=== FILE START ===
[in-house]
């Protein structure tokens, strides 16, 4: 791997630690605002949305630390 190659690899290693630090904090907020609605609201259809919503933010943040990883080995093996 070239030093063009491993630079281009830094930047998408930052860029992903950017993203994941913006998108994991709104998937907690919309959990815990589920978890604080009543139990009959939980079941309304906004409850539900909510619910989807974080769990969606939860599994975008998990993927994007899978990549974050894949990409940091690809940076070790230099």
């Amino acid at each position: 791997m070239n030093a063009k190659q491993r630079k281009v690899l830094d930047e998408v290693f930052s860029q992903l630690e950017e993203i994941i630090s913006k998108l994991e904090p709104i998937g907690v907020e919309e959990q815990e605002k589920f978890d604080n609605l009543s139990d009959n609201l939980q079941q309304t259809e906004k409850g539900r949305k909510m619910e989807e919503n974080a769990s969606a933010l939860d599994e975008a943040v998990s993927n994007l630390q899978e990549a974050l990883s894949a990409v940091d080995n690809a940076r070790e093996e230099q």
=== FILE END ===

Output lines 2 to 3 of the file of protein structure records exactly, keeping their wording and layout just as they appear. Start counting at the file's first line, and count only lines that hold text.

């Protein structure tokens, strides 16, 4: 791997630690605002949305630390 190659690899290693630090904090907020609605609201259809919503933010943040990883080995093996 070239030093063009491993630079281009830094930047998408930052860029992903950017993203994941913006998108994991709104998937907690919309959990815990589920978890604080009543139990009959939980079941309304906004409850539900909510619910989807974080769990969606939860599994975008998990993927994007899978990549974050894949990409940091690809940076070790230099």
């Amino acid at each position: 791997m070239n030093a063009k190659q491993r630079k281009v690899l830094d930047e998408v290693f930052s860029q992903l630690e950017e993203i994941i630090s913006k998108l994991e904090p709104i998937g907690v907020e919309e959990q815990e605002k589920f978890d604080n609605l009543s139990d009959n609201l939980q079941q309304t259809e906004k409850g539900r949305k909510m619910e989807e919503n974080a769990s969606a933010l939860d599994e975008a943040v998990s993927n994007l630390q899978e990549a974050l990883s894949a990409v940091d080995n690809a940076r070790e093996e230099q």